Why Igbo, like other Nige­ri­ans, need unity, peace

Sunday Trust - - VIEWPOINT | COMMENT & DEBATE - By Nu­rudeen Dauda Dauda writes from Kaduna State

The Indige­nous Peo­ple of Bi­afra (IPOB) must be told that it shows lack of sound knowl­edge of many coun­tries in the world for one to be­lieve that the only way to have unity or progress or devel­op­ment is to have a coun­try with peo­ple that speak the same lan­guage and prac­tice the same re­li­gion.

South Su­dan, the new­est in­de­pen­dent coun­try in the world, is still strug­gling for peace from 2011. I want to be­lieve that ma­jor­ity of the Igbo are not with IPOB. There­fore, since IPOB is un­able to con­vince all the Igbo to re­lo­cate their busi­nesses back home it will be dif­fi­cult for them to achieve Bi­afra.

Ma­jor­ity of the Igbo do not want Bi­afra Repub­lic now even if they be­lieve in it. They still want a united Nige­ria for ob­vi­ous rea­sons. Ar­guably, there are many Igbo in other parts of Nige­ria. Ar­guably also, the Igbo have more in­vest­ment in other parts of Nige­ria than the to­tal num­ber of in­vest­ment in the South East.

The Igbo in the South East who have never gone out of the re­gion need to be re­minded that ma­jor­ity of their kins­men pre­fer to stay in other parts of Nige­ria and do their busi­nesses than in the East. For in­stance, the thou­sands of Igbo that left the North in an­swer­ing the call for se­ces­sion by the late Chief Odumegwu Ojukwu in 1967 came back to the North im­me­di­ately af­ter the civil war and met most of their prop­erty in­tact.

It is a fact that every vil­lage in the North that has up to 50 peo­ple has an Igbo man with ei­ther a pro­vi­sion store or med­i­cal store. Fur­ther­more, Igbo traders in Monday Mar­ket, Maiduguri in Borno State have re­mained there de­spite re­peated at­tacks by Boko Haram. Igbo traders in Borno, Yobe and Adamawa states have re­mained de­spite the in­sur­gency.

There­fore, Igbo youths must say no to the in­sti­ga­tion by the IPOB leader who stays abroad for a greater part of his life with­out clear knowl­edge of the peace the Igbo have en­joyed in all parts of Nige­ria over the years. They also need a united Nige­ria more than other Nige­ri­ans be­cause of their in­vest­ment.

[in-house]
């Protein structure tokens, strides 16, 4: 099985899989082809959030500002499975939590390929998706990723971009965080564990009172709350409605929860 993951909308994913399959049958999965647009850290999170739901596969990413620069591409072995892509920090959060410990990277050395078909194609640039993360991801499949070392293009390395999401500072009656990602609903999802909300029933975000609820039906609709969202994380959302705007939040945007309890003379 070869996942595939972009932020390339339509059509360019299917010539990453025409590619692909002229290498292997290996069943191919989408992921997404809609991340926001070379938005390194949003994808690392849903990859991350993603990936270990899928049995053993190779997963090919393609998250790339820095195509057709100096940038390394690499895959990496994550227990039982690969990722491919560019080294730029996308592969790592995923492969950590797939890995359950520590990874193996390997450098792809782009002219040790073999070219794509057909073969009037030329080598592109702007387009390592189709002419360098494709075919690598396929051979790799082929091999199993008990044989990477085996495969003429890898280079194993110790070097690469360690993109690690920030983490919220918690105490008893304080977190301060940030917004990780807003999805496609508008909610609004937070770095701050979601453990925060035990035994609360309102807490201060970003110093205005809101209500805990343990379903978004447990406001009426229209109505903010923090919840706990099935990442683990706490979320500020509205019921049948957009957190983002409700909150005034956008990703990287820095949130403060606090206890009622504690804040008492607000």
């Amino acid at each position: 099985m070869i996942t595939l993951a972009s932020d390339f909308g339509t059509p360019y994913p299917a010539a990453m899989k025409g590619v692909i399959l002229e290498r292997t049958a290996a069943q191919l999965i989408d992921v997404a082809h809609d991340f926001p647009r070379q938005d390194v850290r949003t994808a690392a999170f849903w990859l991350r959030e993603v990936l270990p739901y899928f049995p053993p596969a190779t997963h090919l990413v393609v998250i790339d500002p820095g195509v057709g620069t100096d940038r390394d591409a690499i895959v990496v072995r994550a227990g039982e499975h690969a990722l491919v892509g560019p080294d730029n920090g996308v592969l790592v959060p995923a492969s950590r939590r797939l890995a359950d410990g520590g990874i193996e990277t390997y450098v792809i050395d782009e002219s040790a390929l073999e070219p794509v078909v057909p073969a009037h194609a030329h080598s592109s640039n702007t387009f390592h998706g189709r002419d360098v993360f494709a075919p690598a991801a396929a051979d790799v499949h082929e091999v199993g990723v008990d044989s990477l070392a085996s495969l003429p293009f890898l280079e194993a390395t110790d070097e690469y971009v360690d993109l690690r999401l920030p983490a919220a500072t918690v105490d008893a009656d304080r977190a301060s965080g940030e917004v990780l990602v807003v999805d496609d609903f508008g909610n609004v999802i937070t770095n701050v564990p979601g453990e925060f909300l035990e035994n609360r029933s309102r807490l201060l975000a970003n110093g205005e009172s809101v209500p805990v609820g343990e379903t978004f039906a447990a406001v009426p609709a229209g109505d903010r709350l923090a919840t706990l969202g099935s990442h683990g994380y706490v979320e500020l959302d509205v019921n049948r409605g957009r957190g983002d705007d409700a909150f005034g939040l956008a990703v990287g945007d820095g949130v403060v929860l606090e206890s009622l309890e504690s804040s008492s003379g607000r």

The re­newed ag­i­ta­tion for Bi­afra is trig­gered by some self­ish po­lit­i­cal elite who might have par­tic­i­pated in the un­prece­dented loot­ing that took place dur­ing the pre­vi­ous govern­ment of which in­ves­ti­ga­tion is still on­go­ing. These peo­ple fear that if the present govern­ment gets sta­ble, the on­go­ing probe by the EFCC might catch up with them and as such they re­sorted to in­sti­gat­ing youths to cause un­rest which might con­sume all of us if cau­tion is not ap­plied.

Sabon Gari Mar­ket, Kano; Monday Mar­ket, Maiduguri; Ter­mi­nus Mar­ket, Jos; Sheik Abubakar Gumi Mar­ket, Kaduna and all ma­jor mar­kets in the North are pop­u­lated by Igbo do­ing their business with­out any ha­rass­ment.

In the same way, most of the peo­ple from the North stay­ing in the south­ern part of the coun­try or in Igbo land are ar­ti­sans or those

There­fore, Igbo youths must say no to the in­sti­ga­tion by the IPOB leader who stays abroad for a greater part of his life with­out clear knowl­edge of the peace the Igbo have en­joyed in all parts of Nige­ria over the years since the end of the un­for­tu­nate civil war

who are do­ing me­nial jobs such as man­i­cure, pedi­cure, vend­ing wa­ter, butch­ery cob­bling, among oth­ers, in­clud­ing fed­eral civil ser­vants.

Some peo­ple be­lieve that be­cause of our eth­nic and re­li­gious di­ver­sity we can­not co-ex­ist peace­fully. But In­dia has over 1,000 eth­nic groups and In­dia is the most multi-re­li­gious na­tion in the world and is pro­gress­ing rapidly.

Prof. Fa­rooq Kper­ogi once said, “Many Nige­ri­ans think our coun­try is un­work­able be­cause it was “forced” into be­ing by the Bri­tish colo­nial­ists. This view frankly amazes me.” He added with a ques­tion, “Is there any na­tion in his­tory whose for­ma­tion was the con­se­quence of a demo­cratic con­sen­sus?

“His­tor­i­cally, most na­tions were formed through con­quest, ex­pan­sion­ist wars and force­ful co­op­er­a­tion, not by con­sen­sus.”

On this note there­fore, all the re­gions of the fed­er­a­tion have their so­cio-eco­nomic prob­lems and de­vel­op­men­tal chal­lenges. Let’s de­mand for so­cial jus­tice within the con­text of Nige­ria. Let all Nige­ri­ans con­tinue to de­mand for good gov­er­nance.

On this note I call on well-mean­ing and peace-lov­ing Igbo el­ders to cau­tion the IPOB leader and his fol­low­ers. May God Bless Nige­ria.

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